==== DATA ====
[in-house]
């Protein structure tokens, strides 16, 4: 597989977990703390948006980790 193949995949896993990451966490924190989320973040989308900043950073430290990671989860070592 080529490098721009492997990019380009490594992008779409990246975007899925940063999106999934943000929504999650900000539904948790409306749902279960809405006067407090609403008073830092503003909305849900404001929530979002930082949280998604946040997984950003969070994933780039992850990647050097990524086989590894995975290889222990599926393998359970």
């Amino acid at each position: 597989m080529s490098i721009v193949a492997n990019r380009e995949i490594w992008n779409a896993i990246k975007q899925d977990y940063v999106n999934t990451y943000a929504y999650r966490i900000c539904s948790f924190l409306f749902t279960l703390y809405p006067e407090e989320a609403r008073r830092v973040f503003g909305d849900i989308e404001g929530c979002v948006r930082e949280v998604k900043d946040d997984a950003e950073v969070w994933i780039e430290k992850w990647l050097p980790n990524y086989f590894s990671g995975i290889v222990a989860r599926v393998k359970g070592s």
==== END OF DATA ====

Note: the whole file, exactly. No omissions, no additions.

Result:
[in-house]
């Protein structure tokens, strides 16, 4: 597989977990703390948006980790 193949995949896993990451966490924190989320973040989308900043950073430290990671989860070592 080529490098721009492997990019380009490594992008779409990246975007899925940063999106999934943000929504999650900000539904948790409306749902279960809405006067407090609403008073830092503003909305849900404001929530979002930082949280998604946040997984950003969070994933780039992850990647050097990524086989590894995975290889222990599926393998359970």
């Amino acid at each position: 597989m080529s490098i721009v193949a492997n990019r380009e995949i490594w992008n779409a896993i990246k975007q899925d977990y940063v999106n999934t990451y943000a929504y999650r966490i900000c539904s948790f924190l409306f749902t279960l703390y809405p006067e407090e989320a609403r008073r830092v973040f503003g909305d849900i989308e404001g929530c979002v948006r930082e949280v998604k900043d946040d997984a950003e950073v969070w994933i780039e430290k992850w990647l050097p980790n990524y086989f590894s990671g995975i290889v222990a989860r599926v393998k359970g070592s």